Nik Mitchell: Have a happy Halloween – without the plastic and waste

Nik gets ready for Halloween

Thanet nature expert Nik Mitchell, from Minster, is hoping to persuade people to reduce their plastic usage when they celebrate Halloween this month.

Nik, 37, who runs the Wildlife Conservation in Thanet page on facebook, has come up with the great guide for having fun and helping the environment.

Halloween goes all the way back to a pagan festival called Samhain but nowadays is mostly about plastic, sugar, walking the streets at night and deliberately scaring small children. Even scarier than ghosts is the use of plastic at Halloween – hidden in our synthetic costumes, masks, wigs, sweet wrappers, decorations, glitter and so on.

This year Halloween will be a little different with kids taking part in “The Thanet Pumpkin Trail” so here are some ideas to help you try and reduce your plastic use while still having fun:

Keep the house decorations minimal. Use string to create an authentic looking spider web or a creepy dream catcher. Cut out bat shapes from recycled paper and hang them on natural string. Play spooky music – it really sets the atmosphere and creates zero waste.

Think about what “treats” you hand out to kids. There are some fantastic and useful things you can hand out besides sweets (the parents will thank you). Ideas include foil-wrapped chocolates, paper-wrapped treats, loose treats, toffee apple seed packets, stick-on tattoos, chocolate coins, stationary, fat balls to put out for birds, loose change, boxes of raisins or, a personal favourite of mine, chocolate coated brussel sprouts!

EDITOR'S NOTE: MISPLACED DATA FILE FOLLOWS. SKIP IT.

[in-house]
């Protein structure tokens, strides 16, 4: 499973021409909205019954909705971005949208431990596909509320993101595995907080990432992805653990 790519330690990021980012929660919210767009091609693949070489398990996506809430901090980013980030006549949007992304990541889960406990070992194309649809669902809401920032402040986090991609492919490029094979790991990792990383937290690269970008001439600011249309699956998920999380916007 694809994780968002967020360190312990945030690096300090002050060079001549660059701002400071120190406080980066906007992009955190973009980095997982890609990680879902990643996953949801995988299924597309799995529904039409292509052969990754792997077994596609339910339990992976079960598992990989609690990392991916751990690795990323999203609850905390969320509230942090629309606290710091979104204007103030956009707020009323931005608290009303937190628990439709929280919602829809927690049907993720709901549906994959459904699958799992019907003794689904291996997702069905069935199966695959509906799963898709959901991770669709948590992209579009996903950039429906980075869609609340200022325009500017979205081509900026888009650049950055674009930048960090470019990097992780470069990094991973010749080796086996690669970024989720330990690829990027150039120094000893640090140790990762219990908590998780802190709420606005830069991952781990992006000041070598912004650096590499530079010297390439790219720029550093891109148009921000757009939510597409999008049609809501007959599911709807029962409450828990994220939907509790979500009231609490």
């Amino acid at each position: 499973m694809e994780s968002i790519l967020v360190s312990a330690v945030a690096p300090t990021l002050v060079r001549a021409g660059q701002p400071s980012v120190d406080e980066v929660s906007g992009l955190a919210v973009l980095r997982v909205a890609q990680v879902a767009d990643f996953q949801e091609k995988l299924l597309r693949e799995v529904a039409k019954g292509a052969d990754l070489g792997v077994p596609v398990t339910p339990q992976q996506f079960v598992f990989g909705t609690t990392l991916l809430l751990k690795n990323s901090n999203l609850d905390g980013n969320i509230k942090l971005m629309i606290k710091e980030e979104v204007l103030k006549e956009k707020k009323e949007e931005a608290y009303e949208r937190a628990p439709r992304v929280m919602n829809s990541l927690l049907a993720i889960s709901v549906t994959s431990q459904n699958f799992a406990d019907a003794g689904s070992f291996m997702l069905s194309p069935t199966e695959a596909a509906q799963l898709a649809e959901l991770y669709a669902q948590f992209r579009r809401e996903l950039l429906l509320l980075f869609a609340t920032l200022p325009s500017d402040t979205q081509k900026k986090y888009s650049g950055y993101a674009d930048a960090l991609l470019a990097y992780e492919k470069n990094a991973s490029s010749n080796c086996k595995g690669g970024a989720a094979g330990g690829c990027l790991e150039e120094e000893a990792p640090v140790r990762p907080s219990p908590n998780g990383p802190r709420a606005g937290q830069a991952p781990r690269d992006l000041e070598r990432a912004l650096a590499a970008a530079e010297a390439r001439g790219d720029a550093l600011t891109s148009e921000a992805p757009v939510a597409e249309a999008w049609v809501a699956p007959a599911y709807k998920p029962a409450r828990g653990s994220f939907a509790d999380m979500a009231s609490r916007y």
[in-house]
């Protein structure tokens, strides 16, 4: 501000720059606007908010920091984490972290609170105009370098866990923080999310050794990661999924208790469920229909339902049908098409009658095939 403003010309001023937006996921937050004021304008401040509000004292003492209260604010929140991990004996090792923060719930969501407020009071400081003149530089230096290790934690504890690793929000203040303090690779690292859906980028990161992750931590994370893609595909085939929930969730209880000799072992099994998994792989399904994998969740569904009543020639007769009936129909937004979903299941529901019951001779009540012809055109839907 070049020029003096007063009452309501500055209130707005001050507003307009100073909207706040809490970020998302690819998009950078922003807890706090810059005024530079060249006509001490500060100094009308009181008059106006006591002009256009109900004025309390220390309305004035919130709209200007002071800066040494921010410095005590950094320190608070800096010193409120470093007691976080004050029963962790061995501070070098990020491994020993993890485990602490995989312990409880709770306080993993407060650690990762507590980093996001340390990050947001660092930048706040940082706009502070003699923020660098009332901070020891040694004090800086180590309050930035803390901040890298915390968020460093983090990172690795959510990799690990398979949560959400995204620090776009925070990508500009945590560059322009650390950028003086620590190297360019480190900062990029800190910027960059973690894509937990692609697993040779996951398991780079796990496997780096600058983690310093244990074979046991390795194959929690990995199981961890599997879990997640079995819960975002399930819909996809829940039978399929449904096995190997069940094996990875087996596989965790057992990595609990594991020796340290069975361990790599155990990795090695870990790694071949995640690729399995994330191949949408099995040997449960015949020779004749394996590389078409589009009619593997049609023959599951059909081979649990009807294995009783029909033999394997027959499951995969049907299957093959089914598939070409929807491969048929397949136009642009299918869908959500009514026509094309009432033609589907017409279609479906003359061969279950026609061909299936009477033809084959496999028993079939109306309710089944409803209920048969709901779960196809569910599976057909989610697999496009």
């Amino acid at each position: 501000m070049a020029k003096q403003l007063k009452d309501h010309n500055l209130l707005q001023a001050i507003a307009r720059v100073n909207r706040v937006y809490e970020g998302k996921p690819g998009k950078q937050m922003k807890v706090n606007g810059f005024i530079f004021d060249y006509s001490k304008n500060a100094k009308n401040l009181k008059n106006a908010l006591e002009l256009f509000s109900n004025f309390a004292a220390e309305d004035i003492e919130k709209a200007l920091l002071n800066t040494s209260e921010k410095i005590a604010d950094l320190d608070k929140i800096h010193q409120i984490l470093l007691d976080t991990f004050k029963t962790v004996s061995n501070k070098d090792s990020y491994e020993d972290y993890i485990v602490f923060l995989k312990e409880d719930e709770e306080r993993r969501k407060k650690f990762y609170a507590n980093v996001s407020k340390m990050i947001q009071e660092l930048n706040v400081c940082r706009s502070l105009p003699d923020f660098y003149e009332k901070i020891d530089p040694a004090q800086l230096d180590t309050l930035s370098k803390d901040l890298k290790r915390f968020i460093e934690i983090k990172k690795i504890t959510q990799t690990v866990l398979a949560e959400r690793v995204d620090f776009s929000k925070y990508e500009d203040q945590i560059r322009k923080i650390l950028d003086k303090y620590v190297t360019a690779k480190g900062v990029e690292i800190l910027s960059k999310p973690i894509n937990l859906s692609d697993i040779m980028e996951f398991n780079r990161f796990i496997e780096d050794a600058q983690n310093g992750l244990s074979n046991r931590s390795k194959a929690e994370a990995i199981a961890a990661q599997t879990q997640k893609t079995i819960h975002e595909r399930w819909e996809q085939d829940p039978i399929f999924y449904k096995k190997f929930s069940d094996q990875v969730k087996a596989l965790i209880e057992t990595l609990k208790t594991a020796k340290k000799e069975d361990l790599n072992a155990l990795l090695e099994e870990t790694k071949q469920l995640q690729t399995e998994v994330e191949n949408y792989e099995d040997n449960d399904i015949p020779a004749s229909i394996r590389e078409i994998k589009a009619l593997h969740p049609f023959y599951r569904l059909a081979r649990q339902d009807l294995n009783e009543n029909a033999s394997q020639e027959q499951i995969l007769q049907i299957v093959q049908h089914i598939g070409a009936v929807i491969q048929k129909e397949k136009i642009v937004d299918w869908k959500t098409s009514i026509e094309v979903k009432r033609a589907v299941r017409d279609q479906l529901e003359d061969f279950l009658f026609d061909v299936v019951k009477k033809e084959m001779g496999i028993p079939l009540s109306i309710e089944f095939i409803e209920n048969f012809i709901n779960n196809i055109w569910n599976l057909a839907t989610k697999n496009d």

Fancy dress Halloween looks can be created by simply using face-paints or make-up, check out YouTube tutorials. Shimmer without glitter (glitter contains micro-plastic and some which claim to be ‘biodegradable’ actually aren’t). Rather than buying a new plastic-based costume from the shop, get inventive and make one yourself, give your money to a good cause by heading to a charity shop to find fancy dress.

Pumpkins. Nothing screams Halloween more than a carved pumpkin but this iconic Halloween tradition is generating horrifying waste – 8 million pumpkins will be binned in the UK alone after Halloween, with only one- third of those who buy pumpkins to carve using the edible leftovers.

Why not, instead, make a jam jar lantern? Collect and wash old jars and decorate the outside with coloured tissue paper.


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